The recent discovery of a planet around Proxima Centauri, the closest star to our own sun, created immense excitement. Not only was the new world, called Proxima Centauri b (Proxima b for short), conveniently close to us – only about four light-years away – it was roughly the mass of Earth and just the right distance from its host star. A “habitable planet”!
But don’t fire up the generation ships just yet.
In the study of alien worlds, there is perhaps no designation more hopeful, or more misleading, than “habitable”. While it evokes a vision of a pleasant, temperate world, complete with breathable air and a human-friendly landscape, to an astronomer it means none of those things. While we would certainly classify our own planet as habitable, the term could be applied to any of a wide range of lethal nightmare planets, and Proxima b might be one of them.
We don’t really know what a planet needs to harbour life. Worlds inhospitable to humanity could be teeming with a kind of life we can’t even understand, possibly more alien than the “extremophile” life forms that populate subglacial lakes and hydrothermal vents. All we know is that for the kind of life that exists on Earth, liquid water is a necessity – at least intermittently.
With current technology, we don’t have the capability to conclusively detect liquid water on the surface of any worlds outside our own solar system, so we have to work with the information we have – the temperature of the star and the distance of the planet’s orbit. A planet too close to its star might be so hot that water would immediately boil off. Too far away, and it’s a solid ice world. The habitable zone is the sweet spot, the Goldilocks zone, in which the amount of starlight reaching the planet is just enough to allow water to exist on the surface in liquid form.
But there are some caveats, and they’re big. Distance isn’t everything when it comes to the temperature on a planet’s surface. In our own solar system, both Venus and Mars are often considered to be in the habitable zone. However, Venus has such a suffocatingly thick atmosphere that it’s undergone a runaway greenhouse effect; its surface is a sweltering 460 °C. The present-day atmosphere of Mars is so thin that liquid water can only appear briefly in salty rivulets on crater slopes on the warmest days of the year.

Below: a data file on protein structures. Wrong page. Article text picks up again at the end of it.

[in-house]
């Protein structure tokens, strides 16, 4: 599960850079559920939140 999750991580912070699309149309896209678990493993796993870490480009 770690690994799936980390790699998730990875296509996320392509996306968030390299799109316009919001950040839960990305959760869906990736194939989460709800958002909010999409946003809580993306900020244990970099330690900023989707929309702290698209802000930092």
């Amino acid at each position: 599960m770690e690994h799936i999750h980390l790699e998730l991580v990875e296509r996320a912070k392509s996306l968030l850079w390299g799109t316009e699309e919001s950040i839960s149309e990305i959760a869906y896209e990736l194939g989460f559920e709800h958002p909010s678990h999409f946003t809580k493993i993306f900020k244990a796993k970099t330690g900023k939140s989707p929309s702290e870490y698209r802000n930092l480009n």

Studying the atmosphere of exoplanets is difficult. So far we’ve only been able to examine a tiny number of atmospheres, and none belong to rocky worlds in the habitable zone. But a problematic atmosphere isn’t the only thing that can render a world uninhabitable. In many cases, we don’t know for certain if a planet has a surface at all. In the case of Proxima b, we can tell that it’s at least 1.3 times as massive as Earth – and no more than three times – but if it’s over two, it’s probably more like Neptune, forgoing any solid surface for a thick gas and liquid envelope over a small, deep, rocky core.
Another wild card for Proxima b is its host star. Proxima Centauri is a red dwarf, much cooler and smaller than our Sun. This means Proxima Centauri’s habitable zone lies very close to it – so close that the gravitational interaction between it and its planet is extreme enough that Proxima b is probably tidally locked. This means that the same side of the planet faces the star at all times, in the same way our moon always shows us its same face.
On such a world, rather than a temperate, circulating atmosphere, the day side might be boiling and the night side frozen. Even worse, Proxima Centauri is a flare star, meaning that it sends out giant flares of stellar material into space with alarming frequency. Even if Proxima b had a perfectly good atmosphere to begin with, it may have been stripped by its star’s unruly outbursts.
With future telescopes, some of them already under construction, we might soon be able to peer directly at Proxima b to analyse its atmosphere. In the meantime, we can only speculate and search for more habitable planets in the hope of learning more about our own origins. Perhaps someday we’ll find unmistakable signs of life on another world.
Katie Mack is an astrophysicist at North Carolina State University.
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